Equity and Inclusion: Empowering the Tropical Majority for Ocean Conservation

Giving residents a say in policymaking

Coastal residents in Sri Lanka, Southern India, and Thailand, who survived the 2004 Indian Ocean tsunami, were permanently relocated inland to make way for tourism development.

Similarly, thousands of villagers along Mozambique’s Zambezi River could be displaced if a mega dam project proceeds in their community.

Both cases exemplify how poor Indigenous people in tropical regions are excluded from decision-making processes regarding the use of their lands.

Researchers argue that residents in tropical countries, known as the 'tropical majority,' should have a voice in the laws and policies that affect their oceans and waterways.

Including traditional ecological knowledge and respecting the local knowledge of coastal residents is crucial for effective ocean management.

Addressing inequities in ocean science and governance

Researchers emphasize the need to address inequities in ocean science and governance.

They call for policymakers to center equity in ocean governance, reconnect people and the ocean, redefine ocean literacy, and decolonize ocean research.

Specific goals related to equity and the rights of traditional peoples should be incorporated into international agreements on ocean sustainability.

Traditional ecological knowledge held by coastal residents should be respected and included in decision-making processes.

The article aims to raise awareness about the importance of including equity in international ocean governance meetings and agreements.

Challenges and future efforts

The inclusion of traditional ecological knowledge in the decision-making process poses a significant challenge.

Decision-makers need to recognize the importance of including local users and inviting them to the table.

Achieving greater equity in ocean governance and science will require a multiyear effort.

The article originated from discussions at the eighth Our Ocean Conference, where the need for equity in ocean governance and science became apparent.

Centering equity in ocean governance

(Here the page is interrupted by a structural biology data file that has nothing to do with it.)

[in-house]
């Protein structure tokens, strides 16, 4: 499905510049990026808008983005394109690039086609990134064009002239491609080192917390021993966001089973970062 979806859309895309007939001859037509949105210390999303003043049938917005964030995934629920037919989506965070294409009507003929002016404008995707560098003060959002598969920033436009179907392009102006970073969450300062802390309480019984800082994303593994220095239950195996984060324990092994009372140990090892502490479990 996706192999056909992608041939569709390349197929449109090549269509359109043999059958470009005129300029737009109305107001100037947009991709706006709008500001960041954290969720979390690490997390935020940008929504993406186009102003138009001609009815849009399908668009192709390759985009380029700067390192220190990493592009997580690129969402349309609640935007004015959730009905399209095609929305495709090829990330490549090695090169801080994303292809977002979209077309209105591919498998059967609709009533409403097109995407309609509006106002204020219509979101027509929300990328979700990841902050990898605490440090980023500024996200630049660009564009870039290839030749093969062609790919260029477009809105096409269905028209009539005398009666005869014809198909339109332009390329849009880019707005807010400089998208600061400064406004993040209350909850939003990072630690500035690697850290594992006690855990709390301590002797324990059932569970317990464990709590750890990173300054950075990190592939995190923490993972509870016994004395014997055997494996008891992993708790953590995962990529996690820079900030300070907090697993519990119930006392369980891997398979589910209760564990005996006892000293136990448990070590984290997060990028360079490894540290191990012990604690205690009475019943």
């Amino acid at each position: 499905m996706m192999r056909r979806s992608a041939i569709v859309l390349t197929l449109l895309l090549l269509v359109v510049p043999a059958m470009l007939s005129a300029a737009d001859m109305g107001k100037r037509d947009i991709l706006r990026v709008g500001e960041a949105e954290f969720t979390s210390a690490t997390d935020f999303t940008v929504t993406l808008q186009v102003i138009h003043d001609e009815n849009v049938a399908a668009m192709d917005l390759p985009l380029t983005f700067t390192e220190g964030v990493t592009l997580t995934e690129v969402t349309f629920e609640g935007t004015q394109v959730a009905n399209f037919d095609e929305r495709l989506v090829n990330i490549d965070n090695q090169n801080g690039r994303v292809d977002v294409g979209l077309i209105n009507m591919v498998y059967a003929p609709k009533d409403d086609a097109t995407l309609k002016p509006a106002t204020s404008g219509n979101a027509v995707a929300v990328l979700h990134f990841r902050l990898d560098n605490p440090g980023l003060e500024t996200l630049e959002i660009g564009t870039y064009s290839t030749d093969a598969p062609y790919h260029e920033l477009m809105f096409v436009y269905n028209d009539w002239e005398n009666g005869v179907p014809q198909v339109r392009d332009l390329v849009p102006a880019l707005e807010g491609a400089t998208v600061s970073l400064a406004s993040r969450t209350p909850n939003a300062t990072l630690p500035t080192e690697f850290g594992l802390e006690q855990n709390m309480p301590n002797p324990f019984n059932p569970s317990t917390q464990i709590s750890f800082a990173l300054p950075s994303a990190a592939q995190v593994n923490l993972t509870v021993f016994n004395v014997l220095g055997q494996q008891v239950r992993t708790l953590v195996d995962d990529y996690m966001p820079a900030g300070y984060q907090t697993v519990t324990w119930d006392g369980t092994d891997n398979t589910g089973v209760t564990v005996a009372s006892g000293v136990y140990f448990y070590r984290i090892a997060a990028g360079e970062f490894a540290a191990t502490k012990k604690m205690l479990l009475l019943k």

To achieve ocean sustainability and ecosystems, the authors propose centering equity in ocean governance.

This approach involves giving a voice to the tropical majority, particularly Indigenous communities who are excluded from decision-making processes.

It also means reconnecting people and the ocean, redefining ocean literacy, and decolonizing ocean research.

By centering equity, it becomes possible to ensure fair representation and inclusivity in ocean governance and policymaking.

Empowering Indigenous communities for ocean conservation

The article highlights the importance of empowering Indigenous communities in tropical regions for effective ocean conservation.

These communities hold valuable traditional ecological knowledge that can contribute to sustainable management practices.

By including their perspectives and respecting their rights, it becomes possible to create more holistic and informed approaches to ocean conservation.

Empowering Indigenous communities also supports the recognition of their cultural values and strengthens their resilience in the face of environmental challenges.

A call for global collaboration and action

The authors urge for global collaboration and action to address the inequities in ocean governance and science.

This involves incorporating equity and inclusion into international agreements and policies on ocean sustainability.

It requires recognizing the rights and knowledge of the tropical majority and ensuring their active participation.

By working together, we can create a more just and sustainable future for our oceans and the communities that depend on them.


Robert C. Jones Jr. - U. Miami. (July 25, 2023). ‘Tropical majority’ need a say in ocean conservation. www.futurity.org.

Content Restricted To Members